Tips to Stop Your Shin Guards From Rotating

Posted by Kevin Scaringi on May 26, 2017

 

Nothing is worse than skating down the ice with a shin guard that is constantly turning and shifting during each stride. This usually occurs when the shin guards aren't fitting properly, or have not been securely strapped onto your leg. There are a variety of ways to make sure that this over-rotation of your shin guards is kept to a minimum.

Shin Straps

Shin straps are a very helpful tool which essentially eliminate the need for shin guard tape! Shin guards usually have pretty good strapping by design, but this extra external strap will help with any shortcomings that the original strapping system had. Also, you will save a decent amount of money on shin guard tape over time!

 

Shin Guard Sleeves

Shin guard sleeves have been around for a while and work, in our opinion, better than any other strapping system. They are essentially a compression brace that goes over your shin guard to help hold it in place. The only downside to the shin guard sleeves are that they trap a little bit more heat in that area of your body. More layers will always mean more heat.

 

Shin Guard Tape

Well, this one is pretty obvious. Everyone has used or still uses shin guard tape. It's simple: Wrap it over your socks below the knee and maybe right above the bottom of the shin guard if you feel like you need it. Shin guard tape gets the job done most of the time, but having a shin guard sleeve can add that extra amount of grip to keep your shin guards from rotating.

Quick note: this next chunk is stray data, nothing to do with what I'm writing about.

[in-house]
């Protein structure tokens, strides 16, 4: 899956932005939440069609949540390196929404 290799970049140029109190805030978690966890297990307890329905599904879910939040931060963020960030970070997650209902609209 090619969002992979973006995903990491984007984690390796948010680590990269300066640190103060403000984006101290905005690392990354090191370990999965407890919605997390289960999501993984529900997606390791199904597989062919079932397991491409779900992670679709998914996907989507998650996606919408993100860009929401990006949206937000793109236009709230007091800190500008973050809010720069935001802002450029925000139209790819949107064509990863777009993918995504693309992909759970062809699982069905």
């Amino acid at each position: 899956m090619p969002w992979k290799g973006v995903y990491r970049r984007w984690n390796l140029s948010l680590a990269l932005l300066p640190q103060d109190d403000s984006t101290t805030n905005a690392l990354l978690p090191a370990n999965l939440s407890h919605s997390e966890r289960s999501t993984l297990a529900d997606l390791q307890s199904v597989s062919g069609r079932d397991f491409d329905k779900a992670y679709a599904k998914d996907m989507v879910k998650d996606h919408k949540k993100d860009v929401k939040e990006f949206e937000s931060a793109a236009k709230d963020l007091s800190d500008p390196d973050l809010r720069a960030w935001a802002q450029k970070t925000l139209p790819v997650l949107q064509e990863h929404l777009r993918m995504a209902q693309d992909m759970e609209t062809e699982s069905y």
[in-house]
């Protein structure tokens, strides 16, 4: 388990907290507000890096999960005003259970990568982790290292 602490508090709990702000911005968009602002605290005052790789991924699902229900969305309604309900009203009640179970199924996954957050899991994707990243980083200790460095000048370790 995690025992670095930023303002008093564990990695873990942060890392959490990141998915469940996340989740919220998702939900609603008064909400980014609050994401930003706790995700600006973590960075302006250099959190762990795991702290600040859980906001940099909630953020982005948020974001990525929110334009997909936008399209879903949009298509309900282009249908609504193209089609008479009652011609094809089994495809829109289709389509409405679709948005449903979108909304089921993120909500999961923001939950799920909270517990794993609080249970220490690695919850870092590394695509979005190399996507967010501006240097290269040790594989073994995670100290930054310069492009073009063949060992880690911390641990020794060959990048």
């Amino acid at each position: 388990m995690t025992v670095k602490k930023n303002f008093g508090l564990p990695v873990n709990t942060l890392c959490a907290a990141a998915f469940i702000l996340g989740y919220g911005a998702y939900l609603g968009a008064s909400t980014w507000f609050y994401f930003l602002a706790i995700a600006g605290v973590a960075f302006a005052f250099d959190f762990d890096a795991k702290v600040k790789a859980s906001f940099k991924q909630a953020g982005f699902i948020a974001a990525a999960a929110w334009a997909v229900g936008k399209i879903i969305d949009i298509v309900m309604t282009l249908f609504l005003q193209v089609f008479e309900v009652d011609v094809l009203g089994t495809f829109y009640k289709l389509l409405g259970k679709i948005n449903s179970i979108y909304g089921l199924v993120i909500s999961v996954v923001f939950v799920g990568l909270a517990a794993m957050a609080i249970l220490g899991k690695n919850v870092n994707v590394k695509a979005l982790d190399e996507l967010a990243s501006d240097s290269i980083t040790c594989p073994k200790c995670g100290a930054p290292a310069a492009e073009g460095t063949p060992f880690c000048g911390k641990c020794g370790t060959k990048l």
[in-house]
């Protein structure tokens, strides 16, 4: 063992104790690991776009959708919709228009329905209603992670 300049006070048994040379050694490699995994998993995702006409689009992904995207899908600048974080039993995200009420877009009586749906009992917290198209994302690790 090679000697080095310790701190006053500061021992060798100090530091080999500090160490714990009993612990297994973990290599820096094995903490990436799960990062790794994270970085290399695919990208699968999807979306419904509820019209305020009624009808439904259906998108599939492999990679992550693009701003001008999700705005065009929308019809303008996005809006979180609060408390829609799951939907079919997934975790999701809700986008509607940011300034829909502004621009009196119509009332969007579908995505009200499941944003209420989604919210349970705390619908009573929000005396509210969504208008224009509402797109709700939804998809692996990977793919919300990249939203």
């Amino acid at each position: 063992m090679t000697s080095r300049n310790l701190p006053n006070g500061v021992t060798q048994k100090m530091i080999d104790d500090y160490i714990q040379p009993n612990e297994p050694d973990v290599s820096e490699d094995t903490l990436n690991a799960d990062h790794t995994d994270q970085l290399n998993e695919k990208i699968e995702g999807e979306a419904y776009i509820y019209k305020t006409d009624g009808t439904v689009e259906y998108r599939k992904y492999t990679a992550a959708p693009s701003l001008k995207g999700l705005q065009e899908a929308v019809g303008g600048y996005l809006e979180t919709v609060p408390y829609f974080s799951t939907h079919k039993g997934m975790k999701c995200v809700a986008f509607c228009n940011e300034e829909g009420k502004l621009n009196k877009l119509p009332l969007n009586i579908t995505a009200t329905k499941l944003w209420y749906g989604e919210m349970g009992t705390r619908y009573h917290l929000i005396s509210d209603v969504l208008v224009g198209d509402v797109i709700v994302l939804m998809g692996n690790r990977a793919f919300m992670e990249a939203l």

Sizing

The most common reason your shin guard might be turning on you is because it may be the wrong size for your legs! The basic rule for shin guard sizing is that the bottom of the shin guard should sit right on top of your skate boot. Essentially, there should be almost no gap between your skate boot and your shin guard in order to ensure maximum protection. There are sizing charts on each and every product page we have that can help you measure the perfect size you need from each shin guard.

 

We hope this article helped give you some extra information about keeping your shin guards snug. Thanks for reading, and we'll see you on the ice!

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